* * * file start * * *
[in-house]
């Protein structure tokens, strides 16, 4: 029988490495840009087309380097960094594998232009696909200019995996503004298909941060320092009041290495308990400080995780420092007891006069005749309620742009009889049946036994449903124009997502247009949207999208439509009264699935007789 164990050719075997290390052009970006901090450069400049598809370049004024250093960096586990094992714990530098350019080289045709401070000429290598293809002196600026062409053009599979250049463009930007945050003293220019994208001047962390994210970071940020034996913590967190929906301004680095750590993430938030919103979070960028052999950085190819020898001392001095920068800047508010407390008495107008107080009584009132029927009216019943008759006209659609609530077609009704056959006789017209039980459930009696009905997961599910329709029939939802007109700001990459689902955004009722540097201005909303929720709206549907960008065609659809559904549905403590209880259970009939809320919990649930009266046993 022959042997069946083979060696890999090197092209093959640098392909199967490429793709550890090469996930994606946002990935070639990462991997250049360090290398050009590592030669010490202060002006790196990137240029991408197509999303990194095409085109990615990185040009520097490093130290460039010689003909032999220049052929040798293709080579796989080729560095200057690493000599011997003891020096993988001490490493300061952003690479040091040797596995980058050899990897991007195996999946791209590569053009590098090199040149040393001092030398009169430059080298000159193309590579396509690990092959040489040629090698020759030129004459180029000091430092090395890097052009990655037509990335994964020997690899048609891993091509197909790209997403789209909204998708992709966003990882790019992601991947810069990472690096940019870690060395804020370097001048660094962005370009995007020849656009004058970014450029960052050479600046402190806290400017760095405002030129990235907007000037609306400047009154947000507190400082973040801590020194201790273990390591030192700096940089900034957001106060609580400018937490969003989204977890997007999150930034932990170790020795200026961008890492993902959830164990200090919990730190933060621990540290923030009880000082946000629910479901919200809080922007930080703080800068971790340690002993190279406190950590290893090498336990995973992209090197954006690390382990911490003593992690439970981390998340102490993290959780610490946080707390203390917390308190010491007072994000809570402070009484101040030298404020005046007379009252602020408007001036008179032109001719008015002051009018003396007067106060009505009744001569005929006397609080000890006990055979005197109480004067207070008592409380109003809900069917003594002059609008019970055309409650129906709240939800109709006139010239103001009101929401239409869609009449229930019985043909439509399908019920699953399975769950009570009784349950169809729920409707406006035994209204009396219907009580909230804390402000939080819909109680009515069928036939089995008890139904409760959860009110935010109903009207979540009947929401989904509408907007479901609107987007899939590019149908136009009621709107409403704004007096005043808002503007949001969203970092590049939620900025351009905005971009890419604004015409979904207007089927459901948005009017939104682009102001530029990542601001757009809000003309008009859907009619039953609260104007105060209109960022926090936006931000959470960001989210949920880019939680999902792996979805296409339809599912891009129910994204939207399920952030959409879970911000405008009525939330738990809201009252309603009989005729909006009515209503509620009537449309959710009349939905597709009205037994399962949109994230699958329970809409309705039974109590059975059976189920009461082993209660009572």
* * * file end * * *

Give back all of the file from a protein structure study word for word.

[in-house]
């Protein structure tokens, strides 16, 4: 029988490495840009087309380097960094594998232009696909200019995996503004298909941060320092009041290495308990400080995780420092007891006069005749309620742009009889049946036994449903124009997502247009949207999208439509009264699935007789 164990050719075997290390052009970006901090450069400049598809370049004024250093960096586990094992714990530098350019080289045709401070000429290598293809002196600026062409053009599979250049463009930007945050003293220019994208001047962390994210970071940020034996913590967190929906301004680095750590993430938030919103979070960028052999950085190819020898001392001095920068800047508010407390008495107008107080009584009132029927009216019943008759006209659609609530077609009704056959006789017209039980459930009696009905997961599910329709029939939802007109700001990459689902955004009722540097201005909303929720709206549907960008065609659809559904549905403590209880259970009939809320919990649930009266046993 022959042997069946083979060696890999090197092209093959640098392909199967490429793709550890090469996930994606946002990935070639990462991997250049360090290398050009590592030669010490202060002006790196990137240029991408197509999303990194095409085109990615990185040009520097490093130290460039010689003909032999220049052929040798293709080579796989080729560095200057690493000599011997003891020096993988001490490493300061952003690479040091040797596995980058050899990897991007195996999946791209590569053009590098090199040149040393001092030398009169430059080298000159193309590579396509690990092959040489040629090698020759030129004459180029000091430092090395890097052009990655037509990335994964020997690899048609891993091509197909790209997403789209909204998708992709966003990882790019992601991947810069990472690096940019870690060395804020370097001048660094962005370009995007020849656009004058970014450029960052050479600046402190806290400017760095405002030129990235907007000037609306400047009154947000507190400082973040801590020194201790273990390591030192700096940089900034957001106060609580400018937490969003989204977890997007999150930034932990170790020795200026961008890492993902959830164990200090919990730190933060621990540290923030009880000082946000629910479901919200809080922007930080703080800068971790340690002993190279406190950590290893090498336990995973992209090197954006690390382990911490003593992690439970981390998340102490993290959780610490946080707390203390917390308190010491007072994000809570402070009484101040030298404020005046007379009252602020408007001036008179032109001719008015002051009018003396007067106060009505009744001569005929006397609080000890006990055979005197109480004067207070008592409380109003809900069917003594002059609008019970055309409650129906709240939800109709006139010239103001009101929401239409869609009449229930019985043909439509399908019920699953399975769950009570009784349950169809729920409707406006035994209204009396219907009580909230804390402000939080819909109680009515069928036939089995008890139904409760959860009110935010109903009207979540009947929401989904509408907007479901609107987007899939590019149908136009009621709107409403704004007096005043808002503007949001969203970092590049939620900025351009905005971009890419604004015409979904207007089927459901948005009017939104682009102001530029990542601001757009809000003309008009859907009619039953609260104007105060209109960022926090936006931000959470960001989210949920880019939680999902792996979805296409339809599912891009129910994204939207399920952030959409879970911000405008009525939330738990809201009252309603009989005729909006009515209503509620009537449309959710009349939905597709009205037994399962949109994230699958329970809409309705039974109590059975059976189920009461082993209660009572």